Things haven’t exactly gone swimmingly well for the Philadelphia Flyers this postseason. Their strong finish to the regular season has been extinguished by their most hated rival. After three rollercoaster games, the Pittsburgh Penguins hold a 2-1 lead in the series ahead of game four. If Philly is to find a way back into this series before they head back to Pittsburgh, they have to find a way to beat themselves first.
There have been some eccentric highs this series. Travis Sanheim became the third flyer in as many games to record his first career playoff goal, while Nolan Patrick had one of his better performances. He may not have been able to find the net, but he did everything else right as one of the most versatile players competing. The youth and potential of this team is on full display, but with that comes inexperience and some mental errors.
Of the five goals conceded on Sunday evening, three of them came on the power play. The Flyers endured seven penalties on the evening which was just way too many against a team like Pittsburgh who are so efficient when they have the extra man advantage. Things started off quite impressive for the PK unit, but as attrition set in, the stiffness began to loosen.
“I don’t know if it’s frustration or you get caught not moving your feet and you’re reaching a little bit, that’s what happens you lose control of your stick.” Goaltender Brian Elliott explained after the game. “That’s when the penalties are called. It’s definitely not an excuse, we did it to ourselves. We have to make it a focus, we can’t be doing that.”
This isn’t the first time this series that avoidable errors have cost the Orange and Black dearly.
“It happened in game one, happened in game three.” Jake Voracek said, frustratedly. “Just gotta make sure we stick with what we do out there. They are going to have momentum. They are too good of a team not to create chances, not to create momentum. We didn’t do a good job of handling that today.”
After an explosive opening ten minutes, the Flyers offense also started to lose steam. If opportunities go uncapitalized and you then give a team as disciplined (playing style excluded, ahem) as the Penguins, then it’s only going to end badly. Two rapid-fire goals just five seconds apart certainly appeared to elevate those frustrations, with five of their seven penalties coming after Brian Dumoulin’s goal that sent the Pens up by four.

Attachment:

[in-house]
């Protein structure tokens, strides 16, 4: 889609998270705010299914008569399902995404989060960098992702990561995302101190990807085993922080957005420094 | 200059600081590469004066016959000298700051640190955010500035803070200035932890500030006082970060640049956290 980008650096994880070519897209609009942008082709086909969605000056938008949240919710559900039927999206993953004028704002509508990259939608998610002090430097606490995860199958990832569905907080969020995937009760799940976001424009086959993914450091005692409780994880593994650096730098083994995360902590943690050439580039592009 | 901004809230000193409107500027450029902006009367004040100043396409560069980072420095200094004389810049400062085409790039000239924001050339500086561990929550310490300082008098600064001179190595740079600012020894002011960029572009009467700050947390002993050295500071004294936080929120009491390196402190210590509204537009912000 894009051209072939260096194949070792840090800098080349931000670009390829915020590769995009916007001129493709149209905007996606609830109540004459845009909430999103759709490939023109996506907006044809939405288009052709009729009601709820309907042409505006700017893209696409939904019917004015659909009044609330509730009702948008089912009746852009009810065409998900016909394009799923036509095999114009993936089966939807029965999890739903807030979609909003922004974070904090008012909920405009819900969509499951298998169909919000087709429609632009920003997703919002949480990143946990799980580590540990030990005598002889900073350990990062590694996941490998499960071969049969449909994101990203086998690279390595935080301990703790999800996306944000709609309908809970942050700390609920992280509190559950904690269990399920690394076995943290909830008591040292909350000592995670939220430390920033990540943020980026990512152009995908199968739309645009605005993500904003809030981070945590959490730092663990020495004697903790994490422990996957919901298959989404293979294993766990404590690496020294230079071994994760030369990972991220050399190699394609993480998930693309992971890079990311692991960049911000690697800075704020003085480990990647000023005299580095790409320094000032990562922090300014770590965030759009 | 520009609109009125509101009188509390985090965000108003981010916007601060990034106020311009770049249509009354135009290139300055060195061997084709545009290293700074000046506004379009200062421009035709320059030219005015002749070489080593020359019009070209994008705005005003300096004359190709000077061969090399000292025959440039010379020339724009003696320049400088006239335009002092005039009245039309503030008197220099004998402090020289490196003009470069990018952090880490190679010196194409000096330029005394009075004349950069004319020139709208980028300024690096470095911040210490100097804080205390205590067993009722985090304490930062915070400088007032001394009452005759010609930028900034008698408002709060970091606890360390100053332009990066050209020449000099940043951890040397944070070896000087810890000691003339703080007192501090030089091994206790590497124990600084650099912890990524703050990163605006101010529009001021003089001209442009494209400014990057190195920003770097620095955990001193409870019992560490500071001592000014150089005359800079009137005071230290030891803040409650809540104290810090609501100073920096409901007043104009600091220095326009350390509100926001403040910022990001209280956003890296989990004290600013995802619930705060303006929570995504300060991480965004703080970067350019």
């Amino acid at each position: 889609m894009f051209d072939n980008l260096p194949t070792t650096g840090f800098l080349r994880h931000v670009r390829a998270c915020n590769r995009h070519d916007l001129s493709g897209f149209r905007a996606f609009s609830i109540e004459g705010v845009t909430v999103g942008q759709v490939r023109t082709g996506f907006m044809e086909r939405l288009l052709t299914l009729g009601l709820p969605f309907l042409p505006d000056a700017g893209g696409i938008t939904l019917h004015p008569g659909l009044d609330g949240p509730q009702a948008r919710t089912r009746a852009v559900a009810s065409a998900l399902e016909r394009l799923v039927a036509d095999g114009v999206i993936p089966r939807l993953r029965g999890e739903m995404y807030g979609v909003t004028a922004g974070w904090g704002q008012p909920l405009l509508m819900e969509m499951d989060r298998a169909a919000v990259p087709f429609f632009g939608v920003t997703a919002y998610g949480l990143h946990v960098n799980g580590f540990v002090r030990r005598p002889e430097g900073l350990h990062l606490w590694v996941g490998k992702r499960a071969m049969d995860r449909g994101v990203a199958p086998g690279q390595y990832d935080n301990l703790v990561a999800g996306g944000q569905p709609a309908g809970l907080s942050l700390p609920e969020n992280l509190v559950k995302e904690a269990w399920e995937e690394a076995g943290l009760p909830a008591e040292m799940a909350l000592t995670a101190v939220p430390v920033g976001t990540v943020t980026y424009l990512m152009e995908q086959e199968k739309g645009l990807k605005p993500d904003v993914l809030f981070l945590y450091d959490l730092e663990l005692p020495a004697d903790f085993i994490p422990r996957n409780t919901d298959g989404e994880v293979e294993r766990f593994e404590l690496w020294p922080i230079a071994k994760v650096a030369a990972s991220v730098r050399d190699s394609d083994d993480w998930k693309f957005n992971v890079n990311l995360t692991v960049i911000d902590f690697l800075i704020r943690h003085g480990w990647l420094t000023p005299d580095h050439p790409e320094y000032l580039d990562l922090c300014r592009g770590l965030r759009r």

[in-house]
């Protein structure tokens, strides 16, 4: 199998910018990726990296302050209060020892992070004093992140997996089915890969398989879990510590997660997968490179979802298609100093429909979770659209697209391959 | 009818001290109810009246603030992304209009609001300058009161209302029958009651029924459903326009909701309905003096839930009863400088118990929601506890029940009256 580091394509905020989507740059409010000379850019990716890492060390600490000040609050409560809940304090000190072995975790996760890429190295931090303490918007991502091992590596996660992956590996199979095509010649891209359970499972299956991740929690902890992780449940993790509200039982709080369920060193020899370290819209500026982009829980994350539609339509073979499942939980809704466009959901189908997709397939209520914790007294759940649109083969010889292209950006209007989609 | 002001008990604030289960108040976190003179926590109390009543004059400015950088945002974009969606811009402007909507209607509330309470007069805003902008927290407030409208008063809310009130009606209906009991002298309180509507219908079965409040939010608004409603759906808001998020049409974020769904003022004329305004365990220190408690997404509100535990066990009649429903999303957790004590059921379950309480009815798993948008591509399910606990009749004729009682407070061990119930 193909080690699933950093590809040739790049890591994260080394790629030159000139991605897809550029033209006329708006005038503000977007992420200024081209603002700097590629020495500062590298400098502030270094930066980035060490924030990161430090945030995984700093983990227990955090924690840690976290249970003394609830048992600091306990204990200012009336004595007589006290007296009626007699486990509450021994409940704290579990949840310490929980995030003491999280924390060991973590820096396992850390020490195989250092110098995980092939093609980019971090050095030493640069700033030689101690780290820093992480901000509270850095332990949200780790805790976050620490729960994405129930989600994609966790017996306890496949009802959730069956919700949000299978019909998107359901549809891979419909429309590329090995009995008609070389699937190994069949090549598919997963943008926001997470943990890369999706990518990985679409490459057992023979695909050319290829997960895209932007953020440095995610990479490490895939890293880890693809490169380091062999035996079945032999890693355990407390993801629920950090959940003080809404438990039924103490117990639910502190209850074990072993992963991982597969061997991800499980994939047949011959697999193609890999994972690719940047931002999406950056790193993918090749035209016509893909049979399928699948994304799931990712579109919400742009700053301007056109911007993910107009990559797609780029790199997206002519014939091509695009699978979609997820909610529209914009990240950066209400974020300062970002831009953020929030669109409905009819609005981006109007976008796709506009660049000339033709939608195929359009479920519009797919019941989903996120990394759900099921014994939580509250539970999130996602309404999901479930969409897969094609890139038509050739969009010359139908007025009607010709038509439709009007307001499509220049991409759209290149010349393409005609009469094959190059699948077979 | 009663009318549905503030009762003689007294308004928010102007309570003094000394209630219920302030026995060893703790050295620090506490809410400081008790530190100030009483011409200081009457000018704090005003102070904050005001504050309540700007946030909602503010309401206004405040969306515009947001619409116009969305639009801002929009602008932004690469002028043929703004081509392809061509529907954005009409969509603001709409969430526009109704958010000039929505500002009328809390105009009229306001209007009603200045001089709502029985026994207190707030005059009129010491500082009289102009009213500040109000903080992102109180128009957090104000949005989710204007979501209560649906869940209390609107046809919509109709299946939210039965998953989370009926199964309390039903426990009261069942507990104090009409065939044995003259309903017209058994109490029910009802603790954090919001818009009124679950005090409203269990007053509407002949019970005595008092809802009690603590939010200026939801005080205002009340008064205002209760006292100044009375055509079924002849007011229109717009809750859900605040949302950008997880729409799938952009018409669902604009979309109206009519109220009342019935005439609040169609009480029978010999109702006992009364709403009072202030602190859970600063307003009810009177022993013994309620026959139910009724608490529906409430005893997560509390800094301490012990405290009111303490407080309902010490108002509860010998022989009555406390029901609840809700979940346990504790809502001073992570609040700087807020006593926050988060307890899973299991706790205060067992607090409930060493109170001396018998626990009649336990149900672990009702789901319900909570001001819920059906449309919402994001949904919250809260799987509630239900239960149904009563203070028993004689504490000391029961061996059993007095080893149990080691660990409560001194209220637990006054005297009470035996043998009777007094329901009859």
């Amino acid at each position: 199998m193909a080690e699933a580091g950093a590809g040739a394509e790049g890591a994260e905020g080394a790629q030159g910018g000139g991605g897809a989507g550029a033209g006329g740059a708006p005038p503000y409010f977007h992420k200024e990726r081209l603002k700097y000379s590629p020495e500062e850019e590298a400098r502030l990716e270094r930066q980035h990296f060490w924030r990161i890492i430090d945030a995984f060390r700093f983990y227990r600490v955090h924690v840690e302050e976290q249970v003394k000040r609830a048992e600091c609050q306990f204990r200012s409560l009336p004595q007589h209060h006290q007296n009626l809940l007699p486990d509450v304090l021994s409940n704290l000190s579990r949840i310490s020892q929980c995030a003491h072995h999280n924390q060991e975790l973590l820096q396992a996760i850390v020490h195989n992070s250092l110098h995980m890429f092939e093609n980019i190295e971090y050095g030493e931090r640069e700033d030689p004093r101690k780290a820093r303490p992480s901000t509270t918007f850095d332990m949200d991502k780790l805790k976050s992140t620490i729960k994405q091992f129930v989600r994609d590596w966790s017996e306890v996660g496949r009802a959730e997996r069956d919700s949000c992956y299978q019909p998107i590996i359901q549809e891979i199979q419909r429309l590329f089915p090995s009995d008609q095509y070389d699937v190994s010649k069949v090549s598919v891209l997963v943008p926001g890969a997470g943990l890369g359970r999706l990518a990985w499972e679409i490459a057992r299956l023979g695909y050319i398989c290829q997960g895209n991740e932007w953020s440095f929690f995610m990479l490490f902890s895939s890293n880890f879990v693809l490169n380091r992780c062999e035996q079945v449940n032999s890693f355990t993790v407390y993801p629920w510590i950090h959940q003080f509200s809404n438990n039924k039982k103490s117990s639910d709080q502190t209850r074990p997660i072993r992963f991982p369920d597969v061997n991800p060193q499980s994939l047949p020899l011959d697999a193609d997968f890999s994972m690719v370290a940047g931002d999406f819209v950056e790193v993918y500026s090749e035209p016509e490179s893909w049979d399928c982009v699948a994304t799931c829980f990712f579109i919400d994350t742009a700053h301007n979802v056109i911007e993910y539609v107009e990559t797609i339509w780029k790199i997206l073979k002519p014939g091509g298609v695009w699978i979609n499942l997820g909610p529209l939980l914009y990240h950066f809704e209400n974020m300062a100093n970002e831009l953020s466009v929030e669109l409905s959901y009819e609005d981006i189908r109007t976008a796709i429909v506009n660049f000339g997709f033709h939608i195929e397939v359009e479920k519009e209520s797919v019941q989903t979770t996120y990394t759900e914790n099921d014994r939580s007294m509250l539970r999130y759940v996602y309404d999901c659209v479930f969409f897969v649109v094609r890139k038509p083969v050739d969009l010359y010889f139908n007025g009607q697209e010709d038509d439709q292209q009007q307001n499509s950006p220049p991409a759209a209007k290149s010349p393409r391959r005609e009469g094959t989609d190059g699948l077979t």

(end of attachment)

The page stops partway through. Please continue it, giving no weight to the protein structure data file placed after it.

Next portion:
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The Flyers simply have to look to their leaders. They came out swinging in game two and were able to make an authoritative statement, but the same errors are plaguing a team with arguably the perfect formula to go toe-to-toe with Pittsburgh and take it to seven. Claude Giroux, who led the Flyers in shots, Sean Couturier, who is averaging 24:35 minutes per game, and the electrifying Wayne Simmonds will all be called upon in game four. Simmonds especially will be the heart and soul of offense on this team in the games to come and that’s something Dave Hakstol was quick to mention.
“Well Simmer has been playing pretty good hockey and I liked their first 20 minutes and Fil’s line, and now you get into the number of power plays, penalties, back and fourth with Simmer being part of that second unit and not killing penalties along with everyone else, you get certain guys that are out there on the kill spending all their energy, and the guys sitting on the bench not being able to carry the momentum that they had in the first period.” The Flyers Head Coach explained. “A lot of guys played really well in the first period and I include him in that. But he’s one of our leaders, he’s a guy that were going to look to. He has to be a guy that helps us real quickly get over the disappointment tonight and come back and play a complete game in game number 4.”
This is still a very winnable series, but this is an opportunity the Flyers HAVE to capitalize on. Finding that balance of pace and complacency, aggression and discipline will be key for a young team playing with all the heart in the world, but are just unable to tie it all together just yet.
Mandatory Credit: Eric Hartline-USA TODAY Sports